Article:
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Stateside Podcast: Michigan's medical marijuana bribery scheme

Michigan Capitol building in Lansing on a summer day.
Emma Winowiecki
Michigan Radio
The Michigan Capitol building in Lansing.

On Wednesday, two men were sentenced for paying bribes to Rick Johnson while he served as the chair of the Michigan Medical Marijuana Licensing Board. On today’s podcast, Mark Totten, U.S. Attorney for the Western District of Michigan, joined us to talk more about the case.

What was Johnson charged with?

Johnson pleaded guilty to accepting bribes, including commercial sex services, while administering the Michigan Medical Marijuana Licensing Board. He was sentenced to 55 months in prison.

How extensive were these bribes?

The Western District of the U.S. Attorney’s Office reported that Johnson received at least $110,000 in bribes, which ranged from cash payments to commercial sex.

“There was a very, you know, deliberate scheme to try to conceal it, the use of multiple losses to launder the money, burner phones, code names — a whole attempt to try to conceal this from the eyes of law enforcement and from the eyes of the public,” Totten said.

Totten’s office also determined that Johnson was at the center of these bribes, with Johnson often demanding money and using his position to increase his personal wealth.

Did the newness of medical marijuana’s regulatory body create more opportunities for corruption?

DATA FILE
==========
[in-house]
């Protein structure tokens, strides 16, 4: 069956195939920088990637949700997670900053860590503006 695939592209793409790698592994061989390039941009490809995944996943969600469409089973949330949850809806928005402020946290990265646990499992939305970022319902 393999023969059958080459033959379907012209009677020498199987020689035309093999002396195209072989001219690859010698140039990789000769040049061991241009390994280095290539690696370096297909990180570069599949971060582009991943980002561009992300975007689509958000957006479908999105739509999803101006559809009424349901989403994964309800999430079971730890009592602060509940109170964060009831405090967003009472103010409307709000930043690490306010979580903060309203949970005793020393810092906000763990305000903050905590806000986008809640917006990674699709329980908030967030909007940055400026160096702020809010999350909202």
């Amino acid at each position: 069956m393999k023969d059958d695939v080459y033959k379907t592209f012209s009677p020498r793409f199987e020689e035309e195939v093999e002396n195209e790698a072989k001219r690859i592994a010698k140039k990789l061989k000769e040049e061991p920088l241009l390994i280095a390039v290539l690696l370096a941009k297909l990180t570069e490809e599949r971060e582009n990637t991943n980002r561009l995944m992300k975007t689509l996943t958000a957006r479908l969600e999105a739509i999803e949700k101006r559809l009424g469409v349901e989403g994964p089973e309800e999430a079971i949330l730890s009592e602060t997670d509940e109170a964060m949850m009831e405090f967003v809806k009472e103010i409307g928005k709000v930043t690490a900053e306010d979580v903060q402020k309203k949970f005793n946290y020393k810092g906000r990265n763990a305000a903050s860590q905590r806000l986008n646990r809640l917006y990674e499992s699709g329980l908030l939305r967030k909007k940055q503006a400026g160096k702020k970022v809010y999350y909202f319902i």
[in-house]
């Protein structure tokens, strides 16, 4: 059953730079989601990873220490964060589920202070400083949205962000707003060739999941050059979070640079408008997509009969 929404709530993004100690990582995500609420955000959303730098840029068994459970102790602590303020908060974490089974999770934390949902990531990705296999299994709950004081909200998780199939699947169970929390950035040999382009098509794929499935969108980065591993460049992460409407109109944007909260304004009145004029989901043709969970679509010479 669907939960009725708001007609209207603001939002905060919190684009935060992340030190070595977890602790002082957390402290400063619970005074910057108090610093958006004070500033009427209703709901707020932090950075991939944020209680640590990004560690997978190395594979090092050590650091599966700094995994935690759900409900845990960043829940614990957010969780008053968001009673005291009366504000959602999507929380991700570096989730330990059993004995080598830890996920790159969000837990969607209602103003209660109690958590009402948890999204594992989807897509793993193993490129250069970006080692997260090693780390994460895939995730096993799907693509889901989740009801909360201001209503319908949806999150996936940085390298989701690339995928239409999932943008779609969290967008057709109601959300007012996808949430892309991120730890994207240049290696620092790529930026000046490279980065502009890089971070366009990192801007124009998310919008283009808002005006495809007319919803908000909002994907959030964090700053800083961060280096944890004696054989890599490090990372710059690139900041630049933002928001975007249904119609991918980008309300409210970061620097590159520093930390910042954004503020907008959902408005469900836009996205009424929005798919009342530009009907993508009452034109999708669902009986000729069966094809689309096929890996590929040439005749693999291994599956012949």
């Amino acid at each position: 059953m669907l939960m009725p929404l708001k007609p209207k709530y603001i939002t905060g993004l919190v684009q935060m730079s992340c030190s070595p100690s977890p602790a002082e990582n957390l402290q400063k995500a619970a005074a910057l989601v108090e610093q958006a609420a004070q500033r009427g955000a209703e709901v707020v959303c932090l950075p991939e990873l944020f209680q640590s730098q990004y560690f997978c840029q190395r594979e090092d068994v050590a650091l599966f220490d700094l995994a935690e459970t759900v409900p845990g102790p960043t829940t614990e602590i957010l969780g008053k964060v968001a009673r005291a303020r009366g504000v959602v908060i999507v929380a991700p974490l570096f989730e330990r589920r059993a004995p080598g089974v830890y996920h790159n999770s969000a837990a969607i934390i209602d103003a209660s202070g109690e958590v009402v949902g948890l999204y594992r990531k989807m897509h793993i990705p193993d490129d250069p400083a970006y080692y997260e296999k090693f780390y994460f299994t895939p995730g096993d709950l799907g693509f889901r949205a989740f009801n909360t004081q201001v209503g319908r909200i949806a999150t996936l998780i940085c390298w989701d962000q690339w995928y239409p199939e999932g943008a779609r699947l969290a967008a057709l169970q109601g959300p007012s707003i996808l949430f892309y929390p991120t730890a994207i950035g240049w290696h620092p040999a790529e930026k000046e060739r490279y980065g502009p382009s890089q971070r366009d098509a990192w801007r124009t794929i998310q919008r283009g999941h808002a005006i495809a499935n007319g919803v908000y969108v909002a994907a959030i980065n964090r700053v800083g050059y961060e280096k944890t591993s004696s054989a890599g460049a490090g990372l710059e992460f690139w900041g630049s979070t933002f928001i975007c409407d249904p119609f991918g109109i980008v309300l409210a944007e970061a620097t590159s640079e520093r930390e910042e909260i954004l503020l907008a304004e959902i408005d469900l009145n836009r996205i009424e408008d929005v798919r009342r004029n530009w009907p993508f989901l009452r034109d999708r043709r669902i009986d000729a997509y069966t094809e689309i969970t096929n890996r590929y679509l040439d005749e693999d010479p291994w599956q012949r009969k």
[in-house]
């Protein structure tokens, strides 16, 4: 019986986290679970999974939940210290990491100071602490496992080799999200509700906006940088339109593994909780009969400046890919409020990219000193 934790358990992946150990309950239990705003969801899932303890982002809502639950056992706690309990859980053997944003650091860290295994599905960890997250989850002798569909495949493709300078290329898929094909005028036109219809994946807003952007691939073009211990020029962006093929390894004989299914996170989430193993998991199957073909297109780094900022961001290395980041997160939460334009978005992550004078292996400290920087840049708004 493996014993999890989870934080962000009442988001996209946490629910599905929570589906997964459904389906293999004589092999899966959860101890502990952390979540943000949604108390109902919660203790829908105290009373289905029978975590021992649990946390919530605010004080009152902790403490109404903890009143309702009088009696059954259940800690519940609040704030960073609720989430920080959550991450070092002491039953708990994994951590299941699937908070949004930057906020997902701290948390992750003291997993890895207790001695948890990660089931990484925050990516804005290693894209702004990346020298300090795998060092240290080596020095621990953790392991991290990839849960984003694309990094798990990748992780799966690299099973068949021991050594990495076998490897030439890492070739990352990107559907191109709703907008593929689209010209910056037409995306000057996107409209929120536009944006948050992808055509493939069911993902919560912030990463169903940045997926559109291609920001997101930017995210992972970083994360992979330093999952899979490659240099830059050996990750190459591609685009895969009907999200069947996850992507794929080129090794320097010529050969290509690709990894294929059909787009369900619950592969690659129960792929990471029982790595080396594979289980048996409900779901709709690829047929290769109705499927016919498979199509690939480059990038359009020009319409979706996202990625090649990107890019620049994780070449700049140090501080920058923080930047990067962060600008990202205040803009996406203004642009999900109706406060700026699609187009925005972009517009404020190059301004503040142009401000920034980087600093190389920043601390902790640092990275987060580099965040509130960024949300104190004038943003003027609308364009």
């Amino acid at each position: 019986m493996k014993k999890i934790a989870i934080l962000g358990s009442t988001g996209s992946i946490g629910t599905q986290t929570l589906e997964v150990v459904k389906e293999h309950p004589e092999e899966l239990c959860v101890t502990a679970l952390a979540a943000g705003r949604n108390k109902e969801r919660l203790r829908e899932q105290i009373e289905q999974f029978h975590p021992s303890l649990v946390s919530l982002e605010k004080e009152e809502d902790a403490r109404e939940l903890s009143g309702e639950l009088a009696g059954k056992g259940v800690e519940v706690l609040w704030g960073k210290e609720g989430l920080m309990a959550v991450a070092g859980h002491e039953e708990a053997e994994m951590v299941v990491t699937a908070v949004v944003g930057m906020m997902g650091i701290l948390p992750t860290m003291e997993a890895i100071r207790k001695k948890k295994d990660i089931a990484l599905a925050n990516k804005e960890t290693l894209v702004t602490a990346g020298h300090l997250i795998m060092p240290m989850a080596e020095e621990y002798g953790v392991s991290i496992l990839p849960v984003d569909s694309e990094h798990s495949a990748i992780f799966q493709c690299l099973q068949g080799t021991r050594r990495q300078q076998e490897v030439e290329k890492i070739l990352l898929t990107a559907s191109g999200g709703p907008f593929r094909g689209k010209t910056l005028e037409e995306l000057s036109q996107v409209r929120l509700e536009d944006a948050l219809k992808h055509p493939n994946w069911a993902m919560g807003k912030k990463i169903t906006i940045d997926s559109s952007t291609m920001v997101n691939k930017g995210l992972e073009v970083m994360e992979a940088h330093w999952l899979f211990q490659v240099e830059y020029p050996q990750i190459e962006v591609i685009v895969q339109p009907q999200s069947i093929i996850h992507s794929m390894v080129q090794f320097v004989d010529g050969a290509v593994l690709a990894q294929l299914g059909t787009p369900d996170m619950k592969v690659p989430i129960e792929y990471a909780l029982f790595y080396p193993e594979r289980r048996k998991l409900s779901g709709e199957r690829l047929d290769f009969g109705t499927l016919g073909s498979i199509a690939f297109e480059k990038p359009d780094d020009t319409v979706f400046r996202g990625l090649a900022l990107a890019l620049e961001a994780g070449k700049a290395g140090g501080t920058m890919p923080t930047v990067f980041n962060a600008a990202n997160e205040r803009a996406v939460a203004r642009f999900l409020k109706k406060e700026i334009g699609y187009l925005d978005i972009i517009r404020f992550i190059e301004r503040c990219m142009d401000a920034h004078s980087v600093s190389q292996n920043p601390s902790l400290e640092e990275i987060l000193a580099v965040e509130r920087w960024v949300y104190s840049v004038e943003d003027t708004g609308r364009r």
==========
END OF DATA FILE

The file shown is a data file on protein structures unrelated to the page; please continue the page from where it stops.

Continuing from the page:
Totten noted that many people have described this emerging market as a “possible green gold rush.” With Michigan’s marijuana industry generating billions of dollars last year, it’s a lucrative market. Considering how much money is in the industry, and the relatively short time period in which the industry has been regulated, there are opportunities for corruption.

While the newness of this regulatory body may have left more doors open for corruption, Totten also said that public corruption can happen anywhere, in any industry.

Are these public corruption cases within the marijuana industry present in other states?

Totten asserted that this type of bribery could happen anywhere.

“I don't know that there was anything unique here. I think you had some defendants in this case that came into this position intent on using it to pad their own pockets,” Totten said. “And honestly, it was really quite a brazen enterprise.”

Is the investigation ongoing?

Yes. However, at this time, Totten said his office cannot comment on whether or not other individuals will be sentenced.

Why is public corruption such a serious crime?

“In our system, power finally resides in the people. And anyone who wields that power as a public official has to do so as a steward in the interests of the people they represent,” Totten said. “When an appointed or elected official uses their power to serve their own interests, it attacks the rule of law itself, which is why we take these types of cases so seriously.”

How does Johnson’s 55-month sentence compare to other bribery offenses?

Totten stated that the national sentencing average for bribery offenses in 2022 was 23 months. In 2020, it was 15 months — making Johnson’s sentence a very steep one.

Totten noted that he, along with the federal judge on this case, “understands that perhaps the most important aspect of the punishment here is general deterrence, that we send a message to officeholders and appointed officials that this kind of crime will not be tolerated.”

“I hope lawmakers, policymakers are paying attention to what's happened here,” Totten said.


  • Mark Totten, U.S. Attorney for the Western District of Michigan

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Rachel Ishikawa joined Michigan Public in 2020 as a podcast producer. She produced Kids These Days, a limited-run series that launched in the summer of 2020.
Olivia Mouradian recently graduated from the University of Michigan and joined the Stateside team as an intern in May 2023.